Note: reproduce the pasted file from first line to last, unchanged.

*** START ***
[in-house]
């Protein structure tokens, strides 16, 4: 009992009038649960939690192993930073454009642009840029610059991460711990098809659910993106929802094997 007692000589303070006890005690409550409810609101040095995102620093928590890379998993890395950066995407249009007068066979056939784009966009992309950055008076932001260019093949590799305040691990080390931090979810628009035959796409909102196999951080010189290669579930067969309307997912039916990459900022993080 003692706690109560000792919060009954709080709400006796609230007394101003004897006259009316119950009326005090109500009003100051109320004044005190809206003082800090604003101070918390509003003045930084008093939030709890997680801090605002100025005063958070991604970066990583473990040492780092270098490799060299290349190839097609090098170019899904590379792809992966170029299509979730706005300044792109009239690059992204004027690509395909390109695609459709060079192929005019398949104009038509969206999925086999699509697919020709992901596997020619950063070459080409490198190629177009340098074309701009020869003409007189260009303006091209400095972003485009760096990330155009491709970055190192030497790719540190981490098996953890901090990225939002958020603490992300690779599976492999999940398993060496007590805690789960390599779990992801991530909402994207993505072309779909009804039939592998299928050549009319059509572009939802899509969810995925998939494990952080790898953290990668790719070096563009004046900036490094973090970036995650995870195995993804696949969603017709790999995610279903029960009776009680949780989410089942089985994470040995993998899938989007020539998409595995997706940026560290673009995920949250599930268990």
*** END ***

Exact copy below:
[in-house]
């Protein structure tokens, strides 16, 4: 009992009038649960939690192993930073454009642009840029610059991460711990098809659910993106929802094997 007692000589303070006890005690409550409810609101040095995102620093928590890379998993890395950066995407249009007068066979056939784009966009992309950055008076932001260019093949590799305040691990080390931090979810628009035959796409909102196999951080010189290669579930067969309307997912039916990459900022993080 003692706690109560000792919060009954709080709400006796609230007394101003004897006259009316119950009326005090109500009003100051109320004044005190809206003082800090604003101070918390509003003045930084008093939030709890997680801090605002100025005063958070991604970066990583473990040492780092270098490799060299290349190839097609090098170019899904590379792809992966170029299509979730706005300044792109009239690059992204004027690509395909390109695609459709060079192929005019398949104009038509969206999925086999699509697919020709992901596997020619950063070459080409490198190629177009340098074309701009020869003409007189260009303006091209400095972003485009760096990330155009491709970055190192030497790719540190981490098996953890901090990225939002958020603490992300690779599976492999999940398993060496007590805690789960390599779990992801991530909402994207993505072309779909009804039939592998299928050549009319059509572009939802899509969810995925998939494990952080790898953290990668790719070096563009004046900036490094973090970036995650995870195995993804696949969603017709790999995610279903029960009776009680949780989410089942089985994470040995993998899938989007020539998409595995997706940026560290673009995920949250599930268990």